Students are expected to attend most colloquia. Occasional or periodic absences are fine. Colloquia are an important and mandatory part of your graduate education. They provide a glimpse into what is going on in the research world of mathematics and it is part of your job to stay in touch with such things.
A graduate student has full-time status when they are registered for at least 9 hours of graduate credit each semester or if they are taking any number of MTH 6V99 hours.
For most students, there is no penalty for not being full-time: you still receive your stipend and tuition remission when you are not full-time. However, sometimes not being full-time can affect things such as loan repayment, being covered by your parents’ insurance, the status of international students, some types of summer internships, and the like.
Students: please read this section long before your final year at Baylor!
If this is your last year, you need to start soon and apply to as many reasonable places as possible. It is highly recommend that you start the process in July!
Mostly you’ll want to talk to your advisor for advice in these matters, but here are some generalities:
2.) If you want to get a good job, you need to write a good thesis. This typically takes years of sustained daily hard work. You need to start from the beginning working at least 40 hours a week. Find a way to schedule hours and hours of work on your thesis every day. Start from day one.
3.) If you want to get a good job, you also need to find ways to demonstrate your commitment to and skill at teaching. Find programs to join or groups of people to help. Do something special or distinctive for your students. This is important and you need to start as soon as you begin teaching.
5.) In case you haven’t heard the terms, a post-doc is a temporary research position (usually about 2 years) intended for new or recent PhD’s. These are great opportunities to start branching out in new research directions and developing your own research program. A tenure-track position is intended to be a permanent position (assuming you get tenure about 6 years later). More prestigious universities typically do not hire new PhD’s for tenure-track positions and look for people with post-doc experience. On the other hand, smaller colleges are usually looking to hire new PhD’s and don’t care about post-docs.
6.) For your application, you’ll need to have a curriculum vita (resume), an AMS coversheet, a cover letter, about 3 letters of recommendation from professors commenting on your scholarship, a teaching letter of recommendation (probably 2 or more letters if you are applying to a teaching college), a research statement, and a teaching statement. It is a good idea to get your advisor’s input early.
7.) The AMS has an excellent web page with lots of details on each of these documents at http://www.ams.org/profession/career-info/new-phds/new-phds. If you are planning on applying for jobs this year, I recommend reading the entire page thoroughly. The page also gives information on the whole process of finding a job including topics such as the Employment Registry, finding job advertisements, giving a job talk, what to expect on an interview, and dealing with job offers. I also strongly encourage you to look at the article at https://www.math.lsu.edu/grad/handbook/hb9 which has great advice on applying for jobs and the requisite documents.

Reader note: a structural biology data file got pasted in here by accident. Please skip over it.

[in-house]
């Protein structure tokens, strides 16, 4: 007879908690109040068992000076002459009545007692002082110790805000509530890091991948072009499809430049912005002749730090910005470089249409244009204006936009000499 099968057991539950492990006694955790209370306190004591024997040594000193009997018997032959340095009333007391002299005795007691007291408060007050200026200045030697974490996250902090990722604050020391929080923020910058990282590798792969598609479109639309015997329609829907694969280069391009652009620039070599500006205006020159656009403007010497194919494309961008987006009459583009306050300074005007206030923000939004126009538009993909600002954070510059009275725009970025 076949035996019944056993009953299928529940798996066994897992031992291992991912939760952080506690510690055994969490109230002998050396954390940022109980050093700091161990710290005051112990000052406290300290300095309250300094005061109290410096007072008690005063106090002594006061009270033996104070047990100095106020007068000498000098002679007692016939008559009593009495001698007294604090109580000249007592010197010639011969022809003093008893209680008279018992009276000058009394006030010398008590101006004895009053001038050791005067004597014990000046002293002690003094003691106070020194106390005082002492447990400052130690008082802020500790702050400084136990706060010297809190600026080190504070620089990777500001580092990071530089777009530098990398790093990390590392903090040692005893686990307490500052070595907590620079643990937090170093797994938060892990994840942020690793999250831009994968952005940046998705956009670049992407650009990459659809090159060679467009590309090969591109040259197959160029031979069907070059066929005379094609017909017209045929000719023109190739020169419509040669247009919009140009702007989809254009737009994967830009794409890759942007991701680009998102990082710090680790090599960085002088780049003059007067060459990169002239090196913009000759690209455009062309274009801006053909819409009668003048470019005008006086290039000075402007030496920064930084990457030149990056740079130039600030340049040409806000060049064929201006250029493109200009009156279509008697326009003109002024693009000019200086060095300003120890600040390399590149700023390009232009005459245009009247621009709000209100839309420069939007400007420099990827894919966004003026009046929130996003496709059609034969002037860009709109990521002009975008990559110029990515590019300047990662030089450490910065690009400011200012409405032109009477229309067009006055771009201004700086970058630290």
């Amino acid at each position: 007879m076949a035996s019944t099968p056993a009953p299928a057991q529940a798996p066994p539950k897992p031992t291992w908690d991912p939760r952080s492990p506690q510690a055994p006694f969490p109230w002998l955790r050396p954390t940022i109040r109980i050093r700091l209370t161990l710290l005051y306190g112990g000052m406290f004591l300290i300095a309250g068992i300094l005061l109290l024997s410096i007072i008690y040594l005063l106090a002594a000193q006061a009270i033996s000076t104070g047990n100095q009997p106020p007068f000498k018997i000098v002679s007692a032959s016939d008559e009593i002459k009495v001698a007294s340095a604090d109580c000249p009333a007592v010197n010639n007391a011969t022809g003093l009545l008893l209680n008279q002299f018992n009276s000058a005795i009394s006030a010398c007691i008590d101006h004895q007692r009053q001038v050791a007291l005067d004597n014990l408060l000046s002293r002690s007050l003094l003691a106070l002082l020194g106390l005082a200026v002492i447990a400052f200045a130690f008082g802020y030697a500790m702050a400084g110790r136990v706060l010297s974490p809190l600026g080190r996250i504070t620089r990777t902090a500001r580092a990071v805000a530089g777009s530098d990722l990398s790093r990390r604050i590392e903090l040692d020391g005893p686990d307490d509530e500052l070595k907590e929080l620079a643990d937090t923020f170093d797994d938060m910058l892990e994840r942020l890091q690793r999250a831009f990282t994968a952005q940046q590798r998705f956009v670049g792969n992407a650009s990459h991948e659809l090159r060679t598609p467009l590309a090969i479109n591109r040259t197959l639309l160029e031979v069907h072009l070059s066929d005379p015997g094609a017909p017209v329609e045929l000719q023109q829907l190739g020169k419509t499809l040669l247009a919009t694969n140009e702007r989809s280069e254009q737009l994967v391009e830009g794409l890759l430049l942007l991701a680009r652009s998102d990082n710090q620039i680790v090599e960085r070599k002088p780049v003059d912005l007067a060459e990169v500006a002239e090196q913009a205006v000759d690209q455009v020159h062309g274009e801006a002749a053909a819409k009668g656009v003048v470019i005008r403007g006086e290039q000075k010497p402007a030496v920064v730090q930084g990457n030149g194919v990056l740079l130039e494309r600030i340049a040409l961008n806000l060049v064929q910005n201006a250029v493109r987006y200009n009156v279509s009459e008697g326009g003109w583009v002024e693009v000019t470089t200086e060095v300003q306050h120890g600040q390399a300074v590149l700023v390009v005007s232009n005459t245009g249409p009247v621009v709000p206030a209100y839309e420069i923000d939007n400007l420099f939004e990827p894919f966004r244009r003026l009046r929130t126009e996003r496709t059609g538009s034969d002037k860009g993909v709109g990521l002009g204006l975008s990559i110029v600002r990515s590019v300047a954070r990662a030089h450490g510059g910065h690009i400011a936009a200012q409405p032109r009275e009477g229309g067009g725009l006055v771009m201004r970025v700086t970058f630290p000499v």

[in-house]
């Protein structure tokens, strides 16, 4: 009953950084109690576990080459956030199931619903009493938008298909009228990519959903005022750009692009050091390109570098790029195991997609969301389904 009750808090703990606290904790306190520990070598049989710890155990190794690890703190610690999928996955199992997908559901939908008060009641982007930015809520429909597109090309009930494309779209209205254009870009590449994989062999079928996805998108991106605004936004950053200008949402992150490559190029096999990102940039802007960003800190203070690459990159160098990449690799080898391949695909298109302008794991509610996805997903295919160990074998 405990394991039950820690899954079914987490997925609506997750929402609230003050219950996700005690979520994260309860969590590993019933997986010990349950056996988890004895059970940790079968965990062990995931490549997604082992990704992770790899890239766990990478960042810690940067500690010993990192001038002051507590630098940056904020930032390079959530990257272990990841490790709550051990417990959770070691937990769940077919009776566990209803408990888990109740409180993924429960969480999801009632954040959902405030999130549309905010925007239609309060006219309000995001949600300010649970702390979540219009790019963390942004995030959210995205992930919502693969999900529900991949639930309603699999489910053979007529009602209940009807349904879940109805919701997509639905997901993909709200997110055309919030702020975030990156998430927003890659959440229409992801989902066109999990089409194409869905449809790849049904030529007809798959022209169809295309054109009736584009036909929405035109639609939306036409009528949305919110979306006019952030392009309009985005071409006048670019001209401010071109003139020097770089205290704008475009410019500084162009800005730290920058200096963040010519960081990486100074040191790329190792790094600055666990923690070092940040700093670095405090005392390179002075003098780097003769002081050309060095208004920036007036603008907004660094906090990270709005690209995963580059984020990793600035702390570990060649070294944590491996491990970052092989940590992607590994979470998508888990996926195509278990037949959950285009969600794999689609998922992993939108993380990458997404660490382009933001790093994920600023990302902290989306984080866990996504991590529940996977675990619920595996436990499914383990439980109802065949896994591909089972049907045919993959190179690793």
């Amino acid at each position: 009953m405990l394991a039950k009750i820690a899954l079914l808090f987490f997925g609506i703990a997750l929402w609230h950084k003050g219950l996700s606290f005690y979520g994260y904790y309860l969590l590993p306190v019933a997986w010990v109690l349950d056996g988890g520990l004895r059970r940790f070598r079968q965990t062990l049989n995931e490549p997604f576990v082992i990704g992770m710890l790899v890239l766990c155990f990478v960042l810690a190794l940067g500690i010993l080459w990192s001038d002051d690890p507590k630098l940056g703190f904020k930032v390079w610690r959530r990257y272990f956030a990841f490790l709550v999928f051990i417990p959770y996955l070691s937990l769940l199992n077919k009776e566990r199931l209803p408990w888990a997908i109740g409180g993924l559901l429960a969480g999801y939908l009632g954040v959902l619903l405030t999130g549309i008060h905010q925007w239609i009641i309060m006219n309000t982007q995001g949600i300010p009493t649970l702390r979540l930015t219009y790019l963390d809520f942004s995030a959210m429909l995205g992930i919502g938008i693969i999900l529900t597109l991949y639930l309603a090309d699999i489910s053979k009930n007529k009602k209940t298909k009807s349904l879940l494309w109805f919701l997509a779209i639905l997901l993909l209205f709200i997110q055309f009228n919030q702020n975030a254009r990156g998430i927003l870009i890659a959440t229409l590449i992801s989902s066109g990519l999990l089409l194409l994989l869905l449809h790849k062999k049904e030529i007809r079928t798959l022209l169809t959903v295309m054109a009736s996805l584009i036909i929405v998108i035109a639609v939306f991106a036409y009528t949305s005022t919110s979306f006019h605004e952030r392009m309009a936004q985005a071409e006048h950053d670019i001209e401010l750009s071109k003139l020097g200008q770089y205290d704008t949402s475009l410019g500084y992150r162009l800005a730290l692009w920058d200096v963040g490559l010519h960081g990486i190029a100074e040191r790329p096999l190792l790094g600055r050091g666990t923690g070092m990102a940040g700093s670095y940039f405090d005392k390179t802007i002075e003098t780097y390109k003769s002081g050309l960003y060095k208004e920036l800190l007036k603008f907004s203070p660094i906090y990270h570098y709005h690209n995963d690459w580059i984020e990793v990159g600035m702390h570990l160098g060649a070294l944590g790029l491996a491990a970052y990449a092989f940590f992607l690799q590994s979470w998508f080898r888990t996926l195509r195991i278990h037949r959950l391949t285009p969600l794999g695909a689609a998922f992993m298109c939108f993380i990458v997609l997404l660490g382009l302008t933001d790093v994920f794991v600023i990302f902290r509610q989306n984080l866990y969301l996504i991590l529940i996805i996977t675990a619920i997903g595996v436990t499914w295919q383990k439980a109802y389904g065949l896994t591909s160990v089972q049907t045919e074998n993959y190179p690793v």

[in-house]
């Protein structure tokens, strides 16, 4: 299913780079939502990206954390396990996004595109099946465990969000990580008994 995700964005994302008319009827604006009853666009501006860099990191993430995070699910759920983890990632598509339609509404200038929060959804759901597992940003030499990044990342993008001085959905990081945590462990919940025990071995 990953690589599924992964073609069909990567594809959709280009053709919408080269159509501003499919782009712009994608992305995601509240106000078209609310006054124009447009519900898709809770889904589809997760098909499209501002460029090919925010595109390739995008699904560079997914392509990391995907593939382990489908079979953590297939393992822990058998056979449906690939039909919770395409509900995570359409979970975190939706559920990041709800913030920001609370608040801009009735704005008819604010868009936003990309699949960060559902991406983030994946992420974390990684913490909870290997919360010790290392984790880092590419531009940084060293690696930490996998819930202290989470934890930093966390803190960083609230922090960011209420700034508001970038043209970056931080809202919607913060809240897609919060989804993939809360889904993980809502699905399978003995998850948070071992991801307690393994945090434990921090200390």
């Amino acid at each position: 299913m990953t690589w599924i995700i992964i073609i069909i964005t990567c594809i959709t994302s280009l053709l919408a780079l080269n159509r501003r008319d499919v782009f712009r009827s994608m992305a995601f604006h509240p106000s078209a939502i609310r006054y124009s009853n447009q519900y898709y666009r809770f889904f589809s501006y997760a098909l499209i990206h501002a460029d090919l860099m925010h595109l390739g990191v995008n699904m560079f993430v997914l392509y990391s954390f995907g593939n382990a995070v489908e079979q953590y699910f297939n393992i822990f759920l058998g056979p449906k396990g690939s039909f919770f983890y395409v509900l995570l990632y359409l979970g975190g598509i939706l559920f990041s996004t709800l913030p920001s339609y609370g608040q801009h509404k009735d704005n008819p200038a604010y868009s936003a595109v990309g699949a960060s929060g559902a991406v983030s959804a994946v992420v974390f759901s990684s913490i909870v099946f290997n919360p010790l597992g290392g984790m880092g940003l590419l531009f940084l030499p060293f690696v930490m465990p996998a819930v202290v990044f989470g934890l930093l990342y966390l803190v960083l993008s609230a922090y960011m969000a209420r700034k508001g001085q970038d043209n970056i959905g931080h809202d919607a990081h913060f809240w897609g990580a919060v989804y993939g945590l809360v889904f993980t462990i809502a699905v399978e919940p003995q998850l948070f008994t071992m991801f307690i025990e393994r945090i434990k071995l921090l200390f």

8.) Most of these documents are now submitted electronically and the best place to start looking for employment information is http://www.ams.org/employment. There are many useful links there and lots of great advice. They also contain many non-academic job listings if your tastes run that way.
9.) Here are some other useful links for job openings that you should check out: http://www.higheredjobs.com/faculty/search.cfm?JobCat=104 and http://chronicle.com/section/Home/5.
10.) You’ll probably want to plan on attending the AMS join meeting in January and, if possible, giving some sort of talk. Make sure to apply for a grant at http://www.ams.org/programs/travel-grants/grad-students/emp-student-JMM. The deadline is usually in September. Again, start doing this before your last year.
Students who desire a M.S. degree must complete thirty-three semester hours of approved graduate courses, including MTH 5310, MTH 5323, MTH 5350, and MTH 5330. In addition, one comprehensive exam must be passed: either one Qualifying Exam (Pass or Master’s Pass as listed under the Doctor of Philosophy requirements) or a specially created general comprehensive exam given by the Department of Mathematics. See the official Baylor Graduate Catalog. Copies may be downloaded from the Baylor Graduate School pages (http://www.baylor.edu/graduate/).
For Ph.D. students, getting a M.S. is completely optional and not really recommended—assuming you get a Ph.D. You can find the form at https://www.baylor.edu/graduate/FacultyStaff/index.php?id=860440 (Result of Master’s Comp Examination). Have the professors who gave you your Qualifying Exam sign as the committee members. You also must ask the Graduate Administrative Assistant to write a Letter of Completion (just a formal letter stating that you met the requirements for a M.S.). Both form and letter must then be signed by the Graduate Director and then turned into the Graduate School. This process should be completed at least a month before you get your M.S.